The May-June project for the Ply by Night Ravelry group was to spin something from stash and knit either the Lace Ribbon scarf or the Rivulet scarf. What with moving and parenting and all, I wasn't feeling terribly inspired to do either of these projects.
However, a couple weeks ago I remembered a phenomenal project from the first round of Ply by Night, where the spinner separated out the component colors from the top, spun them in order and created an ombre yarn that went from yellow to orange to purple. It was stunning. And I thought that I might try something similar with a recent Fiber Club shipement.
I split the fiber into four main colors: dark purple/wine, grey, green, and a bunch of sections that went from dark blue to teal. I started with the purple sections, split each one in half and spun each half on to separate bobbins. I switched from bobbin to bobbin with each color to try and keep the singles the same thickness/twist.
I've been catching up on episodes of Yarnspinners Tales and was entertained to find that one of the recent ones was about spinning bamboo and tencel. I experienced many of the things they talked about - tencel wants to be spun fine, and it tends to clump on itself, requiring that you stop, untwist and declump before going on. It also needs quite a bit of twist, but I think that since I've been spinning merino in one form or another for the last two months, that didn't stand out as much for me as it might have otherwise.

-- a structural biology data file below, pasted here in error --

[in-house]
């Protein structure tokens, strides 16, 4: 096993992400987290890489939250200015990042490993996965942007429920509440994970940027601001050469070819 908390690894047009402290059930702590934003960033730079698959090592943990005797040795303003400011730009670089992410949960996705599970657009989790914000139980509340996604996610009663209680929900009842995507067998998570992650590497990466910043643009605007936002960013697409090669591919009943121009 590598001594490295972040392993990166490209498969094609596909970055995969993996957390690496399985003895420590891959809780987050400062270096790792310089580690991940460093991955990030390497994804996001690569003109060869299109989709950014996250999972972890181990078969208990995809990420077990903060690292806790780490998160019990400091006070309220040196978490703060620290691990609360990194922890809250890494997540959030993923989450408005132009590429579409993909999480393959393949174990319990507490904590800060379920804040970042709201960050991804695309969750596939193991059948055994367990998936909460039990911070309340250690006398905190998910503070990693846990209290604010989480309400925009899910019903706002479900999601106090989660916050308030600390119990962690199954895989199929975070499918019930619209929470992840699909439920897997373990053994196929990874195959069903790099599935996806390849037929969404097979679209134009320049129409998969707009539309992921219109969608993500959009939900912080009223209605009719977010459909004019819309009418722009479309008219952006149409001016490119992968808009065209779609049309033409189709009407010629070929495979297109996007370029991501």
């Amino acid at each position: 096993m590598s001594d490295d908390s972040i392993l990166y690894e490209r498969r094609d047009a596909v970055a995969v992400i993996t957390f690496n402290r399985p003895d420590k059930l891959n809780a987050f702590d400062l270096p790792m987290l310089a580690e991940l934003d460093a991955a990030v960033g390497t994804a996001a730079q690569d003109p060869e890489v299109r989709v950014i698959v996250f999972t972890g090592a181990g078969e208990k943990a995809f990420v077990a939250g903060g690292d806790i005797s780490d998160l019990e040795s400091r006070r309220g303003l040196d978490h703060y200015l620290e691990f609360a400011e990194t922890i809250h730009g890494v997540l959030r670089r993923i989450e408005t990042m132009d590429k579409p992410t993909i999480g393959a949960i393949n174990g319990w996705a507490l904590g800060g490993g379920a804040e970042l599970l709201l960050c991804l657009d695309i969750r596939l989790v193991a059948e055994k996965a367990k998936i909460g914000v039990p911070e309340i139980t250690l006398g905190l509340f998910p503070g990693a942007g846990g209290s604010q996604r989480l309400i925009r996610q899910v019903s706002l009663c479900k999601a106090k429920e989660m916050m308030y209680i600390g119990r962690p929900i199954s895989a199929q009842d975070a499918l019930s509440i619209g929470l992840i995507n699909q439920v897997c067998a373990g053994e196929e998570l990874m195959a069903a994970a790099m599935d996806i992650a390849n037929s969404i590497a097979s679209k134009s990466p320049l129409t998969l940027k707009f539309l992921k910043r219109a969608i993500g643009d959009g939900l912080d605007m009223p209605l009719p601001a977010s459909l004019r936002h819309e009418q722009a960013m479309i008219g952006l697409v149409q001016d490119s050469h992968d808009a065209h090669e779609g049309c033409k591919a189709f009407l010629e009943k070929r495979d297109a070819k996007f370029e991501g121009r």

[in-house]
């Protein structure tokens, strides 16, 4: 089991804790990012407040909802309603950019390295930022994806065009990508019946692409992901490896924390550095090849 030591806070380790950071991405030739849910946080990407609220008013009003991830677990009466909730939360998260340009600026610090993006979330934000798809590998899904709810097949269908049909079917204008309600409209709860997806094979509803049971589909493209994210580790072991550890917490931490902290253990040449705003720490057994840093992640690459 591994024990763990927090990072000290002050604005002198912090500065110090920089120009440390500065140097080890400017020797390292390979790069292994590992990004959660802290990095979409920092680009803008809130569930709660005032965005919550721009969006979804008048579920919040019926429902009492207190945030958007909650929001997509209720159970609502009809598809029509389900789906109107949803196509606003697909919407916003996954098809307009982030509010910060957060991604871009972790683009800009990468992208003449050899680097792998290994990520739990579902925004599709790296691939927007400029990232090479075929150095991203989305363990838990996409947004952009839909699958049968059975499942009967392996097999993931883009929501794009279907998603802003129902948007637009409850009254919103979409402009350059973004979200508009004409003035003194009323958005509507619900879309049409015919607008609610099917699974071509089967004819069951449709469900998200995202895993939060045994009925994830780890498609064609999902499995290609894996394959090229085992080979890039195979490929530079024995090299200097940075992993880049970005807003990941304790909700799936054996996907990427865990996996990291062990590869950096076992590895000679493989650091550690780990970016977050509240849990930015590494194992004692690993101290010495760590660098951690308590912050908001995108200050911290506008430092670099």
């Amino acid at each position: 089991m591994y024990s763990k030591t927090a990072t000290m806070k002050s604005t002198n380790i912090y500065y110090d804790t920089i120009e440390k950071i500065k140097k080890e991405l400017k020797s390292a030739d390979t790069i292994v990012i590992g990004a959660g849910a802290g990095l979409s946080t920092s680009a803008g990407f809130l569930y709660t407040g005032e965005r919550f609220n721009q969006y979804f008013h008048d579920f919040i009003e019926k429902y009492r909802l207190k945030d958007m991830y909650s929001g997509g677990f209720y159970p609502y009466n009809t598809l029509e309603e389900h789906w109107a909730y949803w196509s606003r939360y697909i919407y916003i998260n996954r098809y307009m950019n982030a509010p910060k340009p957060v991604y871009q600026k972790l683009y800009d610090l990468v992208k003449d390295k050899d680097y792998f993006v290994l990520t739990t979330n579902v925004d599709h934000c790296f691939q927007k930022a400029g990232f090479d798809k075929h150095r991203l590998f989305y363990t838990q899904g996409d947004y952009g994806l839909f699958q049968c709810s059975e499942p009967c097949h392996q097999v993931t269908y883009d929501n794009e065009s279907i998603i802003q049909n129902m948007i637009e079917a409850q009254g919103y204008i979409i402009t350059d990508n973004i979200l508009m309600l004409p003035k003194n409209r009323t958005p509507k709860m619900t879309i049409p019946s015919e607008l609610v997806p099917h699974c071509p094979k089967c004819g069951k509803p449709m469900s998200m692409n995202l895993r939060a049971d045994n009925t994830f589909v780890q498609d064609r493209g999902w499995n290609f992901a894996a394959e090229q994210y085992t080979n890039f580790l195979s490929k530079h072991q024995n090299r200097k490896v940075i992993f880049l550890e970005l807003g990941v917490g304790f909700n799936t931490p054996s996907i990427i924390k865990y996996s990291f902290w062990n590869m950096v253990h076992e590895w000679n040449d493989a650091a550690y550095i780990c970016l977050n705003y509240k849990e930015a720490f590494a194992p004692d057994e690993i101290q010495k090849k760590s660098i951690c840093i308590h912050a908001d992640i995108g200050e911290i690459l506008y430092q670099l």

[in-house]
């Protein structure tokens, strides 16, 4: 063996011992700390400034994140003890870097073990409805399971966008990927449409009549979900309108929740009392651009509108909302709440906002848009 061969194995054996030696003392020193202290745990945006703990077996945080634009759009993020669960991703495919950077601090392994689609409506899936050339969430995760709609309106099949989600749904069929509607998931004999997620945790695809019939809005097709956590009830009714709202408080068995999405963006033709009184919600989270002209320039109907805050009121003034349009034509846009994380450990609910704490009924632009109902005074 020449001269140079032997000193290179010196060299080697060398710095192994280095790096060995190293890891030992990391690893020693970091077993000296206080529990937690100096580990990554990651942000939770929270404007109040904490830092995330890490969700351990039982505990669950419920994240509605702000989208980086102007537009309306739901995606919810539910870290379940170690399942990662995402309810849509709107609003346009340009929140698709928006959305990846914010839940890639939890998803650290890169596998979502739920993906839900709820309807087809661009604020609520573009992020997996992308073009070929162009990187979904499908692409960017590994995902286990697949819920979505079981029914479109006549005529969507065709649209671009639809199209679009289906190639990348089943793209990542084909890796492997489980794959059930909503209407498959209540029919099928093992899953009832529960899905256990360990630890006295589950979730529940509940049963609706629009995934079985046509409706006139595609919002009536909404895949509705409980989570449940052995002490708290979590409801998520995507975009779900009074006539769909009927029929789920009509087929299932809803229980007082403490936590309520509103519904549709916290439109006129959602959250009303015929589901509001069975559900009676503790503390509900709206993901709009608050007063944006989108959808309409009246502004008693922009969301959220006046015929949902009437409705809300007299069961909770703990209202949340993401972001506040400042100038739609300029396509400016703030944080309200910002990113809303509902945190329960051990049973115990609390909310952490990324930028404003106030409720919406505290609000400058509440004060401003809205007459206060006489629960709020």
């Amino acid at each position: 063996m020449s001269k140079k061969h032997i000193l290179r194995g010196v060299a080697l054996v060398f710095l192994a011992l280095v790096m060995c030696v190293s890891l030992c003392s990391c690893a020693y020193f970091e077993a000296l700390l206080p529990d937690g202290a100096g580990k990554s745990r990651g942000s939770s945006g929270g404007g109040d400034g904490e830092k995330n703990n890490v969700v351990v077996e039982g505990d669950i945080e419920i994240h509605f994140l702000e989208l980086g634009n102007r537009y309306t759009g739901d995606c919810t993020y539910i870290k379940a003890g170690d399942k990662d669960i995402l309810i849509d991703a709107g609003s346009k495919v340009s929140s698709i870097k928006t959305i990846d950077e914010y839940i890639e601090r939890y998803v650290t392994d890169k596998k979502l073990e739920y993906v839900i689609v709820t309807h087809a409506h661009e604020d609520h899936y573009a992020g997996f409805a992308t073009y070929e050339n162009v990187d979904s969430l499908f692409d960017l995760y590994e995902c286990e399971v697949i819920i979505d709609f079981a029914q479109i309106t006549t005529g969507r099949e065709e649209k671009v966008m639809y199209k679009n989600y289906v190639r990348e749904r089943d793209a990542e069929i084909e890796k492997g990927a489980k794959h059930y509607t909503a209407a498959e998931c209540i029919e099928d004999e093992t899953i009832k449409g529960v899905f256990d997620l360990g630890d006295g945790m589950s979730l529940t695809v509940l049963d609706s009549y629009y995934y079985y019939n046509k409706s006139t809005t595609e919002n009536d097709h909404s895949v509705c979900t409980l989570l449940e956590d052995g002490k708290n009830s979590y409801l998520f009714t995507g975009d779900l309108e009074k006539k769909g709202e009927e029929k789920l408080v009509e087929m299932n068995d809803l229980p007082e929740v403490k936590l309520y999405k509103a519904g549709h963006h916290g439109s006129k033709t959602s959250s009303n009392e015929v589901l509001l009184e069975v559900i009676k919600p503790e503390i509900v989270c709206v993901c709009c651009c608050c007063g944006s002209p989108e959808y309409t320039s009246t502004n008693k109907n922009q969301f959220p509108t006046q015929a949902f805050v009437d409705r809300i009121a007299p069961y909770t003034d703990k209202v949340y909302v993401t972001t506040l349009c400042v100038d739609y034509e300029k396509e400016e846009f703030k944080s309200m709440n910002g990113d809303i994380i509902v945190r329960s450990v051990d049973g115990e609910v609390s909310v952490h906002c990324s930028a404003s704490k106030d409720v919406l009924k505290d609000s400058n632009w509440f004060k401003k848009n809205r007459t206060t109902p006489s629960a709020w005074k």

The yarn ended up absolutely gorgeous - soft, shiny, drapey. The colors worked out really well - purple to dark blue to turquoise to teal to grey to green. I spun the singles at 15:1 and plied at 12:1. 4.1 oz/117 gr, 28-18 wpi (mostly 20-22 wpi). Finished with a cool soak, thwack against the side of the house and spinning overhead in the back garden before hanging to dry.
I ended up with 406 yds, so plenty for Rivulet. The pattern calls for sport weight, so I'll go down a couple of needle sizes and see how it looks. I'm planning to start at the purple end and see how far I get through the color progression before I get tired of the pattern.